Examination and comparison of the designs of Hadrian's Wall and the Antonine Wall indicates the extent to which the Antonine planners benefited from the experience gained on the earlier frontier. In contrast to Hadrian's Wall, the Antonine Wall was built with a minimum of alterations, with significant differences in design, and with greater flexibility. This experience in turn influenced the 3rd-century modifications to Hadrian's Wall. Neither wall was totally successful because each was built in the wrong place; the answer would have been a frontier along the Cheviot line. A R
David J Breeze
122 - 128
A D S MacDonald
Lloyd R Laing
129 - 145
Literary and archaeological evidence is collected together for 30 early ecclesiastical sites in Scotland north of Tay. A Pictish symbol stone from Navidale (Sutherland), a fragmentary cross-shaft from Kirkmuirhill (Lanarkshire) and a cross-slab from Dull (Perthshire) are described and discussed.
Lloyd R Laing
W Norman Robertson
146 - 154
Sherds from 13 sites bring the total of known provenances in Scotland of Scarborough ware to 19, mostly in eastern coastal areas. Sherds of face-mask jugs have been found on 20 sites and kilns for their manufacture are known at Stenhouse near Falkirk and at Colstoun in E Lothian. Scottish face-mask jugs are divided into three types dating from the late 13th-16th centuries. Evidence is accumulating for a direct east coast pottery trade between Scotland and Yorkshire during the late 13th and early 14th centuries AD. AR See also L R Laing in Proc Soc Antiq Scot, 103, 1970-71 (1974), 169-77, for medieval pottery in Dundee Museum.
D J Turner
John G Dunbar
155 - 187
[NM 160358]. To an early 15th century tower-house was added a courtyard enclosed by a crenellated curtain-wall and containing a single-storey hall. Major alterations in the late 16th and 17th centuries included the construction of an artillery defence, and in the later 17th century the hall was replaced by a three-storeyed dwelling-house. The same designer may have been responsible for the initial lay-out of both Breachacha and Kiessiemul on Barra. Cattle and sheep bones underline the argument against the "autumn killing" myth. Hebridean Craggan ware was the only pottery used until the importation of wheel-made wares began at the end of the 16th century. Abandonment came c 1750. A R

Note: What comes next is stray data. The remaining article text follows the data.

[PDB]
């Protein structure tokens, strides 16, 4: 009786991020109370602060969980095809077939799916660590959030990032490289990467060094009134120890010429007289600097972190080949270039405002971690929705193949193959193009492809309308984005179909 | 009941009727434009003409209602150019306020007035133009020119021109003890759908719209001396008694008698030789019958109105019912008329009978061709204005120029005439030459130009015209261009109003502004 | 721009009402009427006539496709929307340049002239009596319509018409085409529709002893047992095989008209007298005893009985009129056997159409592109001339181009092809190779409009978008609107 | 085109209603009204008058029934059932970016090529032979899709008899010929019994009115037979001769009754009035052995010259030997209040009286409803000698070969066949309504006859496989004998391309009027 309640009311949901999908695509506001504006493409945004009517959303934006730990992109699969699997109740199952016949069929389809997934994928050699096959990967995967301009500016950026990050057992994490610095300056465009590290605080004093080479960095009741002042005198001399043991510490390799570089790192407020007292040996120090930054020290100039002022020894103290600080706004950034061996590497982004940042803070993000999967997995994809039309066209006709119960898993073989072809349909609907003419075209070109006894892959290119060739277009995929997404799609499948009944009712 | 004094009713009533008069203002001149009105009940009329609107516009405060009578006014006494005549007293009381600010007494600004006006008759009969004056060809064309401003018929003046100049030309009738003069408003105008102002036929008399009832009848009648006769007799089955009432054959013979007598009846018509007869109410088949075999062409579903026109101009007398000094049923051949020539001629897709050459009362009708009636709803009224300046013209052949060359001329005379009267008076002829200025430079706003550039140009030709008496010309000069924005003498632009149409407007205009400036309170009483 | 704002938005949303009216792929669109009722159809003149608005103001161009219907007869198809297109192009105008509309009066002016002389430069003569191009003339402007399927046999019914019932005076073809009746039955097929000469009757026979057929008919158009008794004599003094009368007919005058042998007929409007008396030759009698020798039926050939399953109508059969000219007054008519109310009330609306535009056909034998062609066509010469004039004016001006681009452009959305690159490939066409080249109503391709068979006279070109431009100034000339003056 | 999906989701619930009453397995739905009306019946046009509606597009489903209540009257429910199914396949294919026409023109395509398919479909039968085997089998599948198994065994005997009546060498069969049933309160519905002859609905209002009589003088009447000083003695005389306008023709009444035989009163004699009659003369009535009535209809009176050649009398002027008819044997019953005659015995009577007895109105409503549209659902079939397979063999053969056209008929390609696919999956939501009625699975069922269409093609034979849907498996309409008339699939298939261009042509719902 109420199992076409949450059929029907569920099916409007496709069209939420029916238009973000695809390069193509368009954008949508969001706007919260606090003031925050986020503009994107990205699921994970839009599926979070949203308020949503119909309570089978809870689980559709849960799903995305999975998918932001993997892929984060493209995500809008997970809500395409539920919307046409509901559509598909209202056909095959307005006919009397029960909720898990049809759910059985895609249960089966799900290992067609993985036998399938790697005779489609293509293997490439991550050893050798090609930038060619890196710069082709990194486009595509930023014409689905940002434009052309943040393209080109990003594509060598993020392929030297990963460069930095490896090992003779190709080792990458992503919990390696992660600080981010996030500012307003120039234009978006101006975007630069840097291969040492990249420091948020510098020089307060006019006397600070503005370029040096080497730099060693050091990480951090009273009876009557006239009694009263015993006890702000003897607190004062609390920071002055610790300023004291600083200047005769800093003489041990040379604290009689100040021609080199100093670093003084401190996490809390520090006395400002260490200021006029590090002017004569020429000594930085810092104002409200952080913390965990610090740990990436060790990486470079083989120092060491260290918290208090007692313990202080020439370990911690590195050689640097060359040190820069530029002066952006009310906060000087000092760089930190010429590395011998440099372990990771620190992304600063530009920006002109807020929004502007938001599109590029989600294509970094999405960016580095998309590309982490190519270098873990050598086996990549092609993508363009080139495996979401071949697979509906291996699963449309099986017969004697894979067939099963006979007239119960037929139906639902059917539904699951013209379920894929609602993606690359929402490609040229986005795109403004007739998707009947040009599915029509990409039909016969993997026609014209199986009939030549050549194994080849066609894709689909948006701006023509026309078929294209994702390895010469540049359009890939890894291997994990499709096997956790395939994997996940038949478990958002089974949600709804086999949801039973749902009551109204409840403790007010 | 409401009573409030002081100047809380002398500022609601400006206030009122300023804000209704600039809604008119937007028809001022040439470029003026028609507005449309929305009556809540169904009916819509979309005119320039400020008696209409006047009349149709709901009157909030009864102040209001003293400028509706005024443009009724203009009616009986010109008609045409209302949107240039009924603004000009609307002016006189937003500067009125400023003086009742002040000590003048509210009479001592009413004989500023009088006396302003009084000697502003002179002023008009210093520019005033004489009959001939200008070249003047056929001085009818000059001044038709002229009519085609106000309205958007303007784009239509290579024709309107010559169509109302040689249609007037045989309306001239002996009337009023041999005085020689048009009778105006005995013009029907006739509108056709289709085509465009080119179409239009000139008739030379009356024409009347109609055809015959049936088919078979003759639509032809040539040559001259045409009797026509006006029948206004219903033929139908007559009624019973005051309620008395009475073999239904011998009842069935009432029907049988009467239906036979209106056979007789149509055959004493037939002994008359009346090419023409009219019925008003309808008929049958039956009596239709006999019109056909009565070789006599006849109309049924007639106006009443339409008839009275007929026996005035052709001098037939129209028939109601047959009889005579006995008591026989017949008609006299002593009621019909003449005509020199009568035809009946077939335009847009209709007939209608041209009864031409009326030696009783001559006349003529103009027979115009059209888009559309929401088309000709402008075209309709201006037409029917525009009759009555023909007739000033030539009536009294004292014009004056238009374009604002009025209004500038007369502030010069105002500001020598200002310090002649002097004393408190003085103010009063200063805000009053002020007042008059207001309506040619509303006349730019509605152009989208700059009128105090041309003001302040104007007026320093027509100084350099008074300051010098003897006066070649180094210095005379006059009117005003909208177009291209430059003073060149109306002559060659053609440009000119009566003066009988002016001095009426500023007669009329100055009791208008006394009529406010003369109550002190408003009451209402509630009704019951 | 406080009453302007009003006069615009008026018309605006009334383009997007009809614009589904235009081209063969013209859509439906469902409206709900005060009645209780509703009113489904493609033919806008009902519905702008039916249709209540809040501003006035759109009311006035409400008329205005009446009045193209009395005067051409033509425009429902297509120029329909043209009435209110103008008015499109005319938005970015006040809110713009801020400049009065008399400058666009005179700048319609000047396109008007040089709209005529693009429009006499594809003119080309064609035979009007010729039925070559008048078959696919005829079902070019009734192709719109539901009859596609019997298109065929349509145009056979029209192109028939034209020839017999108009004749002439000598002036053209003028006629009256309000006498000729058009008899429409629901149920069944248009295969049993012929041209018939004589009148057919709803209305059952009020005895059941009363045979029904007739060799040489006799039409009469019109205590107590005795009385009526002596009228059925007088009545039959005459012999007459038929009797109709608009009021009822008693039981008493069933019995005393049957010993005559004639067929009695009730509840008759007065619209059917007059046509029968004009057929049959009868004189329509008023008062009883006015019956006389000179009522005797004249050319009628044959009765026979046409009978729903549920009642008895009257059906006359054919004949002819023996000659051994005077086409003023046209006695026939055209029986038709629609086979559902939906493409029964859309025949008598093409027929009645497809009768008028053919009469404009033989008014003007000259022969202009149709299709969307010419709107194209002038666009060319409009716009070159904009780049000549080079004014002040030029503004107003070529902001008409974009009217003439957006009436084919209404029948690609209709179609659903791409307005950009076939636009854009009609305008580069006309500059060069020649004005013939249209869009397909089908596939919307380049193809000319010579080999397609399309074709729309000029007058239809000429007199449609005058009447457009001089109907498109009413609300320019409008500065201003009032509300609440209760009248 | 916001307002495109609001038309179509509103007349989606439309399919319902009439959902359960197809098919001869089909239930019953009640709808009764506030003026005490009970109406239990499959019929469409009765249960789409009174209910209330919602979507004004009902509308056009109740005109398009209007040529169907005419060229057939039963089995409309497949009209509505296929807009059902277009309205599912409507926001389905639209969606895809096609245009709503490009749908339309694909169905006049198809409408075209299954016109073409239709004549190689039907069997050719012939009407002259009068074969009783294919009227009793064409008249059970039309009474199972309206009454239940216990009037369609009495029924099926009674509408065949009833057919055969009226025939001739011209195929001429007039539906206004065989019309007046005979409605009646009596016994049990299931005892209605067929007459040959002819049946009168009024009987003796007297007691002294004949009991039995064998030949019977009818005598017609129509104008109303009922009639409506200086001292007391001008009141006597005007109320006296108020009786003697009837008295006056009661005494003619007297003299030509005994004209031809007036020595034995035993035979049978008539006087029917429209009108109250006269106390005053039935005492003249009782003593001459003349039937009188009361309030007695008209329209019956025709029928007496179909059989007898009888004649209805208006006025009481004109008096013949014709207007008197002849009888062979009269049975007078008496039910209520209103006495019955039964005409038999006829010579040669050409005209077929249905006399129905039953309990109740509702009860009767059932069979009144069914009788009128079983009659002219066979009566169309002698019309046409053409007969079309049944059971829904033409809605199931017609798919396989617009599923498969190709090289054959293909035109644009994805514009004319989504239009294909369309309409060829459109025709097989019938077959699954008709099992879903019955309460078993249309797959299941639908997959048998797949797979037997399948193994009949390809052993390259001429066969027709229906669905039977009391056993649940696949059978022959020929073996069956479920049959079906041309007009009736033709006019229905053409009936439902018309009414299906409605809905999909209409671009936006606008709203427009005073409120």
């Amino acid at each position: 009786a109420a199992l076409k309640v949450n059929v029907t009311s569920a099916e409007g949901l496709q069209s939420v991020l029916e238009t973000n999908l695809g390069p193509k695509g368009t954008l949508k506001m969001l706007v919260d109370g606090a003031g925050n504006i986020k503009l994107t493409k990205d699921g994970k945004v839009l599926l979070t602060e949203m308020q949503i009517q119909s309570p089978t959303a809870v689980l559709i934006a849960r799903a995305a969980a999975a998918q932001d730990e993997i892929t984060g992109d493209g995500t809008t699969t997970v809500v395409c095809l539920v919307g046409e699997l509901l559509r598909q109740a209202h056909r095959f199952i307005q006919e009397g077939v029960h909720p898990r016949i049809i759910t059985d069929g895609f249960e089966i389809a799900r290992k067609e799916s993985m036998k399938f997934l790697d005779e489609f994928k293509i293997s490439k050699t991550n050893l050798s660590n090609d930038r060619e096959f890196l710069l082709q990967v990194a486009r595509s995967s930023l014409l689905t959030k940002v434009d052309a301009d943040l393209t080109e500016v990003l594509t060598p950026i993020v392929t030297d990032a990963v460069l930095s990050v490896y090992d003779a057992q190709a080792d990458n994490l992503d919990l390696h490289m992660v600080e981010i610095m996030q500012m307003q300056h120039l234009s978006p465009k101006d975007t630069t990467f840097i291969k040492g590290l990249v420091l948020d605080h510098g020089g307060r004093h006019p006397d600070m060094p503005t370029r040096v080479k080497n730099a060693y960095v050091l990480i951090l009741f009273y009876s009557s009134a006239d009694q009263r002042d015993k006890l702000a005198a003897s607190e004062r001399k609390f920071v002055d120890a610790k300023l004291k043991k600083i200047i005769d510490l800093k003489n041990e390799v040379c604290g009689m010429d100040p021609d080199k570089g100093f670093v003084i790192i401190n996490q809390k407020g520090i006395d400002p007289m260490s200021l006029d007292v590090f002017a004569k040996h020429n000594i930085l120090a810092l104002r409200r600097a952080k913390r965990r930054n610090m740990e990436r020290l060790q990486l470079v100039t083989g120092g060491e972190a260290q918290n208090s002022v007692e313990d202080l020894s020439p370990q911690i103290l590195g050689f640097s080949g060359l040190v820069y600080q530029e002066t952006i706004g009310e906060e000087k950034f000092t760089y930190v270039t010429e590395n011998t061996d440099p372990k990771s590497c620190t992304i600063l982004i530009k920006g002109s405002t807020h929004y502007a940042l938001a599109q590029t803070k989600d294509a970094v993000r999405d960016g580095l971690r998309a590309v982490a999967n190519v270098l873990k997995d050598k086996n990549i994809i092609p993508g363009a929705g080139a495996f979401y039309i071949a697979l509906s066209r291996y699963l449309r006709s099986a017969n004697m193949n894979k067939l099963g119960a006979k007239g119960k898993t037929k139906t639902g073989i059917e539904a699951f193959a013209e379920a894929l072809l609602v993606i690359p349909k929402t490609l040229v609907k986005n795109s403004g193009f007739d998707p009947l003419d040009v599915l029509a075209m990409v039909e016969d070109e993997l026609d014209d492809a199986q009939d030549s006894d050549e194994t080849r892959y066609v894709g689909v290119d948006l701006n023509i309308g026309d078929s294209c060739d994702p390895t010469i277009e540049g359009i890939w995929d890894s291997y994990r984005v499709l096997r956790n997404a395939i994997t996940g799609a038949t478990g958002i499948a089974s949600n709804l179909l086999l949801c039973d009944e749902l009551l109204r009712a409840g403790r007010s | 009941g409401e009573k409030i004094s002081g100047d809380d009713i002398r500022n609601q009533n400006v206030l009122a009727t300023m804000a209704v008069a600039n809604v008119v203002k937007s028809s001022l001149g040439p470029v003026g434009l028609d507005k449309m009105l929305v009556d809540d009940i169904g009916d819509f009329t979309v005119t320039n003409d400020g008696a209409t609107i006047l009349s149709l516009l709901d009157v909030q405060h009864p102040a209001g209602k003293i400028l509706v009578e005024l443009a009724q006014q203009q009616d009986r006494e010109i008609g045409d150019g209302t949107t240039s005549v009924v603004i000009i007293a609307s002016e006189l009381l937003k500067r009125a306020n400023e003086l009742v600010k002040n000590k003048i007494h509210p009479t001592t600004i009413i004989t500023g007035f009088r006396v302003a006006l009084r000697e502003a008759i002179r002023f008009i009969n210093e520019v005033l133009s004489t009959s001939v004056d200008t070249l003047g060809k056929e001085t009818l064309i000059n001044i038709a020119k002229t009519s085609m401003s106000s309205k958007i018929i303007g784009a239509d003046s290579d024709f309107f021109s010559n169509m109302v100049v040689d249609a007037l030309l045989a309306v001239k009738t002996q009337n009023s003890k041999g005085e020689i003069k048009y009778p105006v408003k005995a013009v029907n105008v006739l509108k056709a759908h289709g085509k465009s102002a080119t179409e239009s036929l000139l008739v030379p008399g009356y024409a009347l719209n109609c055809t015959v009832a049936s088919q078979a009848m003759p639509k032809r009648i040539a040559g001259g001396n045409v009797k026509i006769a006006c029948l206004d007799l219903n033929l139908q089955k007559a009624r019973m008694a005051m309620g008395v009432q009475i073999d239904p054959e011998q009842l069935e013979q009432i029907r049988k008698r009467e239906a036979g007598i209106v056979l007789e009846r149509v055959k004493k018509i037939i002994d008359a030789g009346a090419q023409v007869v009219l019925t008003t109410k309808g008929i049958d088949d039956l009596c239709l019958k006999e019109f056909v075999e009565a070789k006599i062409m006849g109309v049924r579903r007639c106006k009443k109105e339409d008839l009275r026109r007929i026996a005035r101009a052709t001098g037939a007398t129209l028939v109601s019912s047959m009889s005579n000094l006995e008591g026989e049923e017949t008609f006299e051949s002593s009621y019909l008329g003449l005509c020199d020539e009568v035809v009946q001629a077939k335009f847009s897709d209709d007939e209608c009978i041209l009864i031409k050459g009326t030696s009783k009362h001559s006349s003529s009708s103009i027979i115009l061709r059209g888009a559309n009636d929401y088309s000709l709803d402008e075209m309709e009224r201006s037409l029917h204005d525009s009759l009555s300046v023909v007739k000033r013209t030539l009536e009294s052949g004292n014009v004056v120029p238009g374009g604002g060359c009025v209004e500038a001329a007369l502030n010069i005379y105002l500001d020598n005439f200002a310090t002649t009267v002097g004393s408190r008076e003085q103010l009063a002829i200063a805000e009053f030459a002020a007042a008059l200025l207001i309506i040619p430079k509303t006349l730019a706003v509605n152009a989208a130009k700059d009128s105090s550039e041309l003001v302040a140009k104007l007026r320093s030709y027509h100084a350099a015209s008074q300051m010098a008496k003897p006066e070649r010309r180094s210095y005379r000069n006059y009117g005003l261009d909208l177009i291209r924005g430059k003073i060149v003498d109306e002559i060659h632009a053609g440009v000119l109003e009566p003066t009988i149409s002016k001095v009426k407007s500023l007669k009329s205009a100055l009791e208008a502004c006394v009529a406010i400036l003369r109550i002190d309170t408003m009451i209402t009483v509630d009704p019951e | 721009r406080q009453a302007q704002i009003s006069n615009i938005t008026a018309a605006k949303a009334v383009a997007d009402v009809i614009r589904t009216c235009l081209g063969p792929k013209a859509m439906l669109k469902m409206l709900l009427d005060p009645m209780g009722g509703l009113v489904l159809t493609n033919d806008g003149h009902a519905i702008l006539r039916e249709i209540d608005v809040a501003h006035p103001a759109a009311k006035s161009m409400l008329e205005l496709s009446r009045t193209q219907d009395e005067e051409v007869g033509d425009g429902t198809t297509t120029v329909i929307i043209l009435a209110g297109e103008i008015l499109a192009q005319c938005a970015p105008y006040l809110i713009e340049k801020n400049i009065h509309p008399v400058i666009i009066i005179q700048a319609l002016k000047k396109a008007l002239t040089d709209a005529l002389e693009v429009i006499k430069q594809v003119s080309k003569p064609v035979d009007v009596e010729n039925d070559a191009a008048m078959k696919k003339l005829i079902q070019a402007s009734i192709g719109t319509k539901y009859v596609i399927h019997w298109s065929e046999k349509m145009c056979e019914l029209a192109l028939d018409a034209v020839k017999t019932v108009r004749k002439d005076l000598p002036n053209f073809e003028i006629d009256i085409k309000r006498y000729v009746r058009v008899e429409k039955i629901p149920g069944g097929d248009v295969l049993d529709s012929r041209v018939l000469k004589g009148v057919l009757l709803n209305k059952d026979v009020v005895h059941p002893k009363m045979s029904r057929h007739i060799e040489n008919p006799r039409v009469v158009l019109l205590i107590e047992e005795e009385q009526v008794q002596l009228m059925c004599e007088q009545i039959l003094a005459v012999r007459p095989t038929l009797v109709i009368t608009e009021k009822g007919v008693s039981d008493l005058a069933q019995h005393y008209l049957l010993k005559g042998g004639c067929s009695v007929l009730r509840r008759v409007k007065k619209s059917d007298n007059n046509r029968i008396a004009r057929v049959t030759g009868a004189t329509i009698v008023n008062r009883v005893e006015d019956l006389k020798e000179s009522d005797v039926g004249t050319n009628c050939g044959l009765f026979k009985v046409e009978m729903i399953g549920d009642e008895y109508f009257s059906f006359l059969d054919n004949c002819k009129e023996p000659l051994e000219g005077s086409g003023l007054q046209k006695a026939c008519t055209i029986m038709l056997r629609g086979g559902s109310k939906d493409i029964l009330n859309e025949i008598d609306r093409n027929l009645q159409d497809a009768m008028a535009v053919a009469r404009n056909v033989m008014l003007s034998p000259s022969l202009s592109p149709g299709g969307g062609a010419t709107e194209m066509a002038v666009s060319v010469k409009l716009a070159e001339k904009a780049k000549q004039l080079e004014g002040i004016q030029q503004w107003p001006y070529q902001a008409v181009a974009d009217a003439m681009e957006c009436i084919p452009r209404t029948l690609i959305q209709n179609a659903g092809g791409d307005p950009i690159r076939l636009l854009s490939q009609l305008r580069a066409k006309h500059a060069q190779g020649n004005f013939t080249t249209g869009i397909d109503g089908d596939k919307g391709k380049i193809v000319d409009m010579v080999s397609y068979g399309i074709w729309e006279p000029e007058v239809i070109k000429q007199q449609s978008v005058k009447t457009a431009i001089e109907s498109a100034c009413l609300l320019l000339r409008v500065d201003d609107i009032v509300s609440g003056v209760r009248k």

W G Aitken
188 - 204
Fieldwork and excavation mostly in Perthshire and Argyll led to the identification of considerable numbers of slag heaps and hearths belonging to the early ironworking industry in Scotland. The bowl type of hearth was used for smelting bog iron, and the resultant slag was piled into either circular or "crag and tail" long heaps. Sole dating evidence was late 13th-early 14th century Leuchars ware from Ardmarnock Forest, Argyll. A R
John Di Folco
205 - 236
Victor F Denaro
237 - 240
Angus Graham
241 - 284
An assessment of the development of antiquarian thought in Scotland, based on the periodical publications of the Society of Antiquaries of Scotland. The influence of leading figures of the day is noted, and the trend of interest in various fields of antiquarianism is traced by numerical analysis. A R
C J Wolsey
285
Gordon S Maxwell
285 - 287
David V Clarke
Hugh McKerrell
287 - 289
A fragment of decorated brass was found on the site of the fort. A border of heart-shaped motifs and a Triton design executed by punching and incision have been enhanced by partial tinning of the surface. The piece has parallels amongst fine military metalwork and may be part of a shield-centre used as parade equipment in the late 1st century AD. AR See also abstract 74/2743.
H Russell Robinson
290 - 292
Two fragments of decorated bronze are recognised as parts of a cheek-piece from a Roman cavalry parade helmet datable to 2nd or 3rd centuries AD. AR See also abstract 74/2734.
Robert B K Stevenson
293 - 294
NT 275725. An Augustan sardonyx intaglio set in an iron ring was found beneath the tumbled rubble of a wall inside a hitherto unrecognised Iron Age fort on Samson's Ribs, Arthur's Seat, Edinburgh. AR
295 - 306
307 - 313